So I won’t be at the CBE this coming weekend. I’m really torn and sad about that. It was my choice to hightail it out to the west coast in April, and I am so glad that I did; I couldn’t stay just to make sure to be there for this workshop, I needed to leave. But I feel guilty that I didn’t finish my commitment, that I am relying on other people to do the work I was supposed to do. My job with Body Electric is changing, in part because I left New York, and in part because I’m getting burnt out. Coordinating is a somewhat endless job done out of love of the work, not out of motivation for compensation. If it was my only volunteer job, that’d be one thing, but my other two main jobs (Sugarbutch and BUTCH Voices) are mostly volunteer as well. I’m trying to figure out how to do these jobs that I love, this work that I love and that I think is so valuable to contribute to this world, and still be able to afford to live.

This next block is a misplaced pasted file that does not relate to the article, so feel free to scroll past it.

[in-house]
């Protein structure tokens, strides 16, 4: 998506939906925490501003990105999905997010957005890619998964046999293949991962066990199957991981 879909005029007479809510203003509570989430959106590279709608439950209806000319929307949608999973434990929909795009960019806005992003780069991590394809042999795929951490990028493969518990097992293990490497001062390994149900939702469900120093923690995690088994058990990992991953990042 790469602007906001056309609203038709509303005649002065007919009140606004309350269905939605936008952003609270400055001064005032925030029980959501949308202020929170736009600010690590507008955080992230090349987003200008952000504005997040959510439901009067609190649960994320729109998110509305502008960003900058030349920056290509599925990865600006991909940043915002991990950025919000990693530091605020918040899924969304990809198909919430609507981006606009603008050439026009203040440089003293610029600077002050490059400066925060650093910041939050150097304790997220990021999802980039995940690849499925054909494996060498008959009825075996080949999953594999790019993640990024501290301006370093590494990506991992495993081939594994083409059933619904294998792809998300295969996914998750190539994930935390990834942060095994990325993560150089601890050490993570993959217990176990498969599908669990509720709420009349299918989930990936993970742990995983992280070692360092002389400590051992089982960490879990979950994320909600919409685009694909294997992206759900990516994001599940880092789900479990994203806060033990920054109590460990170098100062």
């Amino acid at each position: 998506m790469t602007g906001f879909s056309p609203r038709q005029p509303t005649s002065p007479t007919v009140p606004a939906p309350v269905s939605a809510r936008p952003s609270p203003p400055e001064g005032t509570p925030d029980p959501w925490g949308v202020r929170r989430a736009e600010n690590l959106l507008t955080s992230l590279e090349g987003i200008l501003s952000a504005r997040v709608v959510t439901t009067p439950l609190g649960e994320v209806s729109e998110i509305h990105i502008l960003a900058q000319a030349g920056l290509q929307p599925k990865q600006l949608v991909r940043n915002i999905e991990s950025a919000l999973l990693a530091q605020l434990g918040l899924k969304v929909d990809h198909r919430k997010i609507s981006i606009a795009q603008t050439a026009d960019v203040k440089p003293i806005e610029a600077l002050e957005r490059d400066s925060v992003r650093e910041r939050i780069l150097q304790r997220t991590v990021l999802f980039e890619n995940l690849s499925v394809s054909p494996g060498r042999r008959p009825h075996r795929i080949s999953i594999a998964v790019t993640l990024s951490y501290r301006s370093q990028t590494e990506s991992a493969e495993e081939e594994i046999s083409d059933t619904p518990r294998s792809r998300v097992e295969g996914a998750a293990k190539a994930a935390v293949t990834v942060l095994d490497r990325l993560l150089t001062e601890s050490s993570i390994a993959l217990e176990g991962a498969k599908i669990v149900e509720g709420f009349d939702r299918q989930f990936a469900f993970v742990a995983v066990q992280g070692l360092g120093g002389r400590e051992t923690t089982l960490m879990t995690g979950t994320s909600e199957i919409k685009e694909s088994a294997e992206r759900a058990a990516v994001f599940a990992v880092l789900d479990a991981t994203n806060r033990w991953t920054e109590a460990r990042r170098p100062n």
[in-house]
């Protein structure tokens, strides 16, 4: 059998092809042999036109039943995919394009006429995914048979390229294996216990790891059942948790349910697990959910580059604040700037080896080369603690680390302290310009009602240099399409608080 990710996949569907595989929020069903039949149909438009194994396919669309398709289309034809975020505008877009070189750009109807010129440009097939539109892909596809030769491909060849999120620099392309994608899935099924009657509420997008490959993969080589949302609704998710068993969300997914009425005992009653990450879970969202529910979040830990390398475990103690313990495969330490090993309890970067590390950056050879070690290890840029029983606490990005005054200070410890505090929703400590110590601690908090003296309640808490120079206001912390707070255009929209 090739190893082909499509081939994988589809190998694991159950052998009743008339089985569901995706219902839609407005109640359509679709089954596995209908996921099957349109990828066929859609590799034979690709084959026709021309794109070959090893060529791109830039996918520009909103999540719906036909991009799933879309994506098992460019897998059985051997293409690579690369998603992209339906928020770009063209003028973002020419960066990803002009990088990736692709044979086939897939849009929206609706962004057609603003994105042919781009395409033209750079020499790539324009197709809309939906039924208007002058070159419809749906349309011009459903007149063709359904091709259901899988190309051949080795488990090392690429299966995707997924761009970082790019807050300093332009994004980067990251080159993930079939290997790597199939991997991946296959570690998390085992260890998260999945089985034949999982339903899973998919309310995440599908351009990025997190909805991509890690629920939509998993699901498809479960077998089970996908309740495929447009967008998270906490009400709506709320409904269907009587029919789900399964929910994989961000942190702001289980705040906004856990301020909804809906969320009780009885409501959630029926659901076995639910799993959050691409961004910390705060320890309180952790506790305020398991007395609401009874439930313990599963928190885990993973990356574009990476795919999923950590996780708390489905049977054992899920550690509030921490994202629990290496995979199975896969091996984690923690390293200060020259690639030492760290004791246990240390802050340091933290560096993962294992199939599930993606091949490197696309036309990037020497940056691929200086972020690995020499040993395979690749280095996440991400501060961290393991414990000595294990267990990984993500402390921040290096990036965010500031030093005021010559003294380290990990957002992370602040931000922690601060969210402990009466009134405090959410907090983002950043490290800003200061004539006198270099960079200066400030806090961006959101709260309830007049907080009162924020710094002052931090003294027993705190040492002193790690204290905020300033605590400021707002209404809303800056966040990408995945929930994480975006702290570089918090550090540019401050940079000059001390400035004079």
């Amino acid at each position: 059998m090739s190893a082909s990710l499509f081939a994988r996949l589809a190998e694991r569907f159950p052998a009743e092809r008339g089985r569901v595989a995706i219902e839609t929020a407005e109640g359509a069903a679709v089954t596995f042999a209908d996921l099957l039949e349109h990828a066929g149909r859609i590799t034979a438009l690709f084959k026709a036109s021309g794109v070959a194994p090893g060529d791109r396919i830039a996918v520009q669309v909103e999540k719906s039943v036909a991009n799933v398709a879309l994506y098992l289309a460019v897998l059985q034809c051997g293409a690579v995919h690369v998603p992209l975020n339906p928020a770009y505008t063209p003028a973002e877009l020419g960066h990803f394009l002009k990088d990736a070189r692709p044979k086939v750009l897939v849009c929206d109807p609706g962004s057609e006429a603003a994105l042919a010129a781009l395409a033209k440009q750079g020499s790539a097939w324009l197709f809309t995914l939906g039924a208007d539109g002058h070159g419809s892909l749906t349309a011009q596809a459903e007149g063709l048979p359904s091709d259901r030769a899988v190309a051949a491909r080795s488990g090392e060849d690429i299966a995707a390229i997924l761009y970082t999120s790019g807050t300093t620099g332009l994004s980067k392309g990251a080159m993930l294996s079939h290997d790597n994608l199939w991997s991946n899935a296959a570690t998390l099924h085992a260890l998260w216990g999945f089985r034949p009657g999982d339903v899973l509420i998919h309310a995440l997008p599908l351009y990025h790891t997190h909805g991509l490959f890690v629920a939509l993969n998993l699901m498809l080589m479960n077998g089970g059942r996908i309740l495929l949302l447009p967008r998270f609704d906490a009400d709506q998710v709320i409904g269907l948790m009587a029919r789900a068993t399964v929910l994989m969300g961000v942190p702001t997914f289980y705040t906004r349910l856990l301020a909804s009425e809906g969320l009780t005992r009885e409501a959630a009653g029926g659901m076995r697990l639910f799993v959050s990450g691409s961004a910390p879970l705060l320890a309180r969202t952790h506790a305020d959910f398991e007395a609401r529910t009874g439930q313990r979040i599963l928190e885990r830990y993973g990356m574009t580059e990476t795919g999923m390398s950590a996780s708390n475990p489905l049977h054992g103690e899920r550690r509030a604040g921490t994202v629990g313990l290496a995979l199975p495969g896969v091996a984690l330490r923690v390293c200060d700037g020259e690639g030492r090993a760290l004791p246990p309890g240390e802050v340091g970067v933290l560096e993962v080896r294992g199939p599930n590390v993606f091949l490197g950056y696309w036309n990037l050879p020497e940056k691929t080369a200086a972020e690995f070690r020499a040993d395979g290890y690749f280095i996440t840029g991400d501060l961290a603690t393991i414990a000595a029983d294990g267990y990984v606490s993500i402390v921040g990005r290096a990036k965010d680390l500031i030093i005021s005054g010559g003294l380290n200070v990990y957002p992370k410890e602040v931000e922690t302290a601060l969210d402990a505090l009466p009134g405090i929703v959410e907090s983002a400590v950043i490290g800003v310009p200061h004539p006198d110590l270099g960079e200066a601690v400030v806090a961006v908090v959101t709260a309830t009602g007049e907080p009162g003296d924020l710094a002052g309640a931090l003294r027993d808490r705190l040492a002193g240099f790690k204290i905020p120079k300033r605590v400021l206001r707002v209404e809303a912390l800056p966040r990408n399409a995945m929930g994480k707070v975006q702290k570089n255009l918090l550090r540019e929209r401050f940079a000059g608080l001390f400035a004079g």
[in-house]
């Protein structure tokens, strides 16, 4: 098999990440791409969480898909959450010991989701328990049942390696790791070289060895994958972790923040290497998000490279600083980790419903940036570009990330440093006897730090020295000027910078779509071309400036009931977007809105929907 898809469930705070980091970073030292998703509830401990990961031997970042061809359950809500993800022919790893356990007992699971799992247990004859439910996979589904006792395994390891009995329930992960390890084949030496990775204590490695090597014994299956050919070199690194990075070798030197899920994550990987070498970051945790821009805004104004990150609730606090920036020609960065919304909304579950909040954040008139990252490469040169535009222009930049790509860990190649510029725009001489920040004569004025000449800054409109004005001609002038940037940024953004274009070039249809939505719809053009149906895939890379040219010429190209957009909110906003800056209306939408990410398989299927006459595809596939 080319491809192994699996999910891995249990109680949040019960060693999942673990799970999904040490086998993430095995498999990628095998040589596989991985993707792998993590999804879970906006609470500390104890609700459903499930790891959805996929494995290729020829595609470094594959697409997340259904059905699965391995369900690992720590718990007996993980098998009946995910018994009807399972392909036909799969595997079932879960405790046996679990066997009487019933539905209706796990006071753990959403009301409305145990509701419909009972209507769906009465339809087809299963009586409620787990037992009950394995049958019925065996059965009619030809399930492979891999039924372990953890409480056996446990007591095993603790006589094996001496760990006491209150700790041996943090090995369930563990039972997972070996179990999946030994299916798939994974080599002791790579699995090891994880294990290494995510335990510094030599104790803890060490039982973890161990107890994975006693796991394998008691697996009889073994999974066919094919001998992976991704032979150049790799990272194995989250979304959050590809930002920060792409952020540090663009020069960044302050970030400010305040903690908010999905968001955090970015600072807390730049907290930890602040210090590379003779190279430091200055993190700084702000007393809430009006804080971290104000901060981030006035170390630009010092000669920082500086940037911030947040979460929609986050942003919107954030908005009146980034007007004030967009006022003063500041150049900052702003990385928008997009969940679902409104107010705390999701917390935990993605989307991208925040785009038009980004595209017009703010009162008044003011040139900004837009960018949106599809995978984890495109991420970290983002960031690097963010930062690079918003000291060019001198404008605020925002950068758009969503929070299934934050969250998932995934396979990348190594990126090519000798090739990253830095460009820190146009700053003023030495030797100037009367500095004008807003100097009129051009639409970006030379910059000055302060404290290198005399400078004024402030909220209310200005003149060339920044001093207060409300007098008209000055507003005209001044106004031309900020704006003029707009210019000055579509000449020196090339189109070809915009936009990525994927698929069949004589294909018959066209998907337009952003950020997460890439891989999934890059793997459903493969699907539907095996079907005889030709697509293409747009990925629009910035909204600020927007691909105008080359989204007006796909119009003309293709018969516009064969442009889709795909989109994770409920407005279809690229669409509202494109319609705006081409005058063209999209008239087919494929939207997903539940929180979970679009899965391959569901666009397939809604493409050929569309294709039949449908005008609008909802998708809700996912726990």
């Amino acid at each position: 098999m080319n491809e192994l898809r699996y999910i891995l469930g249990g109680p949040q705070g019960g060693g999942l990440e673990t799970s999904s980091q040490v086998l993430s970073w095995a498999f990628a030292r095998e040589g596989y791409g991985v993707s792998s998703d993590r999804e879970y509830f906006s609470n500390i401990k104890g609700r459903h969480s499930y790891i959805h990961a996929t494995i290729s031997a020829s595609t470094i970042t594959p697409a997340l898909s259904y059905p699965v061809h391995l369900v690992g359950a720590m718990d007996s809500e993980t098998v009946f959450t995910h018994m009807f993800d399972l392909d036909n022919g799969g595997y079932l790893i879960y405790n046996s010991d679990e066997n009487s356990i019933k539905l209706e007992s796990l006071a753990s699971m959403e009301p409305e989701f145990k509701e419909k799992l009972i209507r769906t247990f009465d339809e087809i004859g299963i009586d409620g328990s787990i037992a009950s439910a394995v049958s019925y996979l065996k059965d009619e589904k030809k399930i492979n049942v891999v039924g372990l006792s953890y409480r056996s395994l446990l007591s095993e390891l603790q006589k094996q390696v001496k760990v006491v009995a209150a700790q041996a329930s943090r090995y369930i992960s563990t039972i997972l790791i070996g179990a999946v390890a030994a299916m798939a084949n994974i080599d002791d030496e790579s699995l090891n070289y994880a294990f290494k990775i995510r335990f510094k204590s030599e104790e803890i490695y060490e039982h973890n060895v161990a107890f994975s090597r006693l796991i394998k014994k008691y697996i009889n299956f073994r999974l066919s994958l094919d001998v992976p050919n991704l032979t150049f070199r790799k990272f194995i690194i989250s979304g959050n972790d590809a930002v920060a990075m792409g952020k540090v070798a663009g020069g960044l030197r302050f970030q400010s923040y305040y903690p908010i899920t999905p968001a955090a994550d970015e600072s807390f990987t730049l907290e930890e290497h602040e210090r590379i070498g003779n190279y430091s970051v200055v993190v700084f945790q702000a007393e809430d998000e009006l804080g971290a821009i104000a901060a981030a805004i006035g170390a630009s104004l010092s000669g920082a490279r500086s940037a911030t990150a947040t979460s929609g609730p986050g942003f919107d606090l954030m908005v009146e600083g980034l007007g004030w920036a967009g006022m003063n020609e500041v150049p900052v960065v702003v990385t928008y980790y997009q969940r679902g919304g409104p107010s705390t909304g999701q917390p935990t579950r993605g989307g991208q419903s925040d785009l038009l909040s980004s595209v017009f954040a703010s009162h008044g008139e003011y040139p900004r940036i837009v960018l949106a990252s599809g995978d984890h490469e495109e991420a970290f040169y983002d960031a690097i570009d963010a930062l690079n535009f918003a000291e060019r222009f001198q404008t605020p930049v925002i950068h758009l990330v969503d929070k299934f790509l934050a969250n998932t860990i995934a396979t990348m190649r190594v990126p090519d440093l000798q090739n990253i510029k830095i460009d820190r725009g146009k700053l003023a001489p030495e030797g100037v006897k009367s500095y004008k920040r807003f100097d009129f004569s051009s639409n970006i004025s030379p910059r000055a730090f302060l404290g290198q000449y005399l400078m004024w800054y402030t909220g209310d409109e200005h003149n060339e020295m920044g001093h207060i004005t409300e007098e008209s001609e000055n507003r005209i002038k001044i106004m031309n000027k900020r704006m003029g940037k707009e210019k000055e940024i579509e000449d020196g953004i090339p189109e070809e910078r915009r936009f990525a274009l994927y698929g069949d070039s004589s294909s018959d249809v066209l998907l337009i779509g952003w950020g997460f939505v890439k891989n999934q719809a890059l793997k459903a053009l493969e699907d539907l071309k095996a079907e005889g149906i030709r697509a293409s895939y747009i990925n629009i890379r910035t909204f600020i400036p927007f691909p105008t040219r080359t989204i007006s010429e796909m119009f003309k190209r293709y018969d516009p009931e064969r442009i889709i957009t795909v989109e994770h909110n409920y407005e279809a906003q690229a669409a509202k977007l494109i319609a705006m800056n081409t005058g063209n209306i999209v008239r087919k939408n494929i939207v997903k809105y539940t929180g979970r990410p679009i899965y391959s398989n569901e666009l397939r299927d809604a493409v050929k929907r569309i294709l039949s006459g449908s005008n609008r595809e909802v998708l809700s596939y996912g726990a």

In some ways, though, I’m relieved to not be visiting New York. From my own personal emotional standpoint, I don’t know if I’m ready to go back there. There are some friends I miss and adore and want very much to catch up with, but for now I’m going to have to do that via Skype and phone calls. It’s hard not to see that city as just full of heartbreak right now, as accosting me at every corner with memories of happier times and being with someone I still love deeply and have so much pain around.
And I’m glad to be focusing on the future, focusing on the west coast, focusing on making friends here, focusing on how to get my work fluid and, well, working.